"The Falcon ... is simply too good a car to be wasted on taxi drivers," writes Wheels magazine when it reviewed the then-new BA Falcon in 2002.
When Ford launched the BA Falcon in 2002, it was a revelation. It was the car that brought Falcon out of the ’90s and into the 21st century, with technology such as drive-by-wire electronic throttle control, dual-zone climate control, and a heavily revised in-line six, dubbed 'Barra', now sprouting dual overhead cams and variable cam timing that resulted in a smoother, more responsive car than ever before.
The meatier steering, both in weight and in feel, is more communicative than before. Ergonomic improvements, such as power-adjustable pedal height and a steering wheel that's directly in line with the driver's seat, make this car a comfortable place to sit in.
The all-new cabin was brilliant for its time. Large buttons in the centre stack make for easy operation of the dual-zone climate control. It was, and still is, a very cohesive, inoffensive design, almost Germanic in appearance (albeit let down by material quality), and to my eyes at least, still stands the test of time today.
It’s one of the few cars that I immediately liked. I still remember the drip-feed release Ford ran at the time, teasing Falcon fans with minor details about the car (such as placing the windscreen washer jets under the trailing edge of the bonnet, and in-glass radio antenna to produce a smoother, cleaner look) leading up to its official launch.
But enough about the BA. This car is the BF Fairmont.
The BF was a mild facelift of the BA. Launched in 2005, it built on what was a brilliant car, and made it better. Cosmetically, the BF had new front bumpers, wheels, interior trim, tail-lights and door locks. Minor revisions to the Barra in-line six saw an increase in power and torque and a reduction in claimed fuel consumption. The big news was the German ZF six-speed automatic transmission, which was standard on the Fairmont Ghia, and optional on the XR6 Turbo and XR8. Disappointingly, the Fairmont missed out.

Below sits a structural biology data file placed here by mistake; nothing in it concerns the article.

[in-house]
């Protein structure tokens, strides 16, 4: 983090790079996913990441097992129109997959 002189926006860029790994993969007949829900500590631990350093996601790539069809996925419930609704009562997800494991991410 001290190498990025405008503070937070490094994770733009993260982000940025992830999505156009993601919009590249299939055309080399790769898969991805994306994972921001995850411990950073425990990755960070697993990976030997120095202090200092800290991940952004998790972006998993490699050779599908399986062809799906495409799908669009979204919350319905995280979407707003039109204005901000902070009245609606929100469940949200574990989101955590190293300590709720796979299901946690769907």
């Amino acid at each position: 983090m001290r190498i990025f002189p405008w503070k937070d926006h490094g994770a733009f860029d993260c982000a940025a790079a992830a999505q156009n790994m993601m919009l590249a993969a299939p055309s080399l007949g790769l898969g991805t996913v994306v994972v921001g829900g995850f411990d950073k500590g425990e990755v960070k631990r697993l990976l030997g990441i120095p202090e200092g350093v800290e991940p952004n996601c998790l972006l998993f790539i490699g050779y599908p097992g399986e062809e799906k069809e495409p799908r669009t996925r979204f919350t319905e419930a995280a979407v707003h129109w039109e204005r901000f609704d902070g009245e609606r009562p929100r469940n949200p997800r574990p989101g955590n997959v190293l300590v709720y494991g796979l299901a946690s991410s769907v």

The Fairmont, being a higher-end model, features dual-zone climate control, six-stack CD player, power-adjustable pedal height, six-way power-adjustable driver's seat, side airbags, faux-woodgrain trim, (faux?) leather-wrapped steering wheel and gear shifter, and velour seats.
This brings me to the dilemma that I am faced with in reviewing this car: do I write this review based on the state-of-the-art at the time of its launch, or today? If I am to assess it by today's standards, this car lacks Bluetooth, digital radio or any form of connectivity that we have come to expect in even the most basic of cars today. It also lacks a reverse camera, front parking sensors and more forward gears than four. I could go on.
But in 2002 when the BA was launched, it bettered its contemporary rivals, packing features that the others didn't, packaged in a large rear-drive sedan with a drivetrain that was state-of-the-art for an Australian designed and built car that could be had for a little over $40K. Sixteen years ago, this would have been an eight out of 10 car.
Out on the open road, the Fairmont is a delight to drive. The 4.0-litre in-line six barely raises a sweat as it cruises at 110km/h, and has more than enough oomph for when it's needed for overtaking.
If there are any downsides, it's that the ride is a bit floaty over bumps. The car can take a little while to settle after going over a bump, which can be a disconcerting experience for some.
Being a big, heavy car, with a big (both physically and in terms of displacement), powerful and heavy engine, it's no surprise that fuel consumption in city stop-start traffic is atrocious. I have routinely recorded roughly 13.5L/100km driving mainly in stop-start traffic. What is surprising, however, is that out on the open road, with the engine barely ticking over, this big, heavy cruiser suddenly becomes a fuel miser, recording in the vicinity of 7.5L/100km.
In the 12 years since I have owned it, however, it has not been without fault. Common issues in Falcons of that era include the rather fragile diff bushes, which have plagued this Fairmont for some time. Door lock actuators have been replaced countless times, and now one of the window regulators is on the blink. And rust is included at no extra cost.
But the other issues that I have had with this car in the time that I have owned it, such as the need for a replacement starter motor and planetary gearset, can be put down to wear and tear over time.
Despite its age, the Fairmont has done everything I've asked of it. It has started first time every time, and driven long distances with ease. It may now be 13 years old, but this car has many more years and many more road trips to come.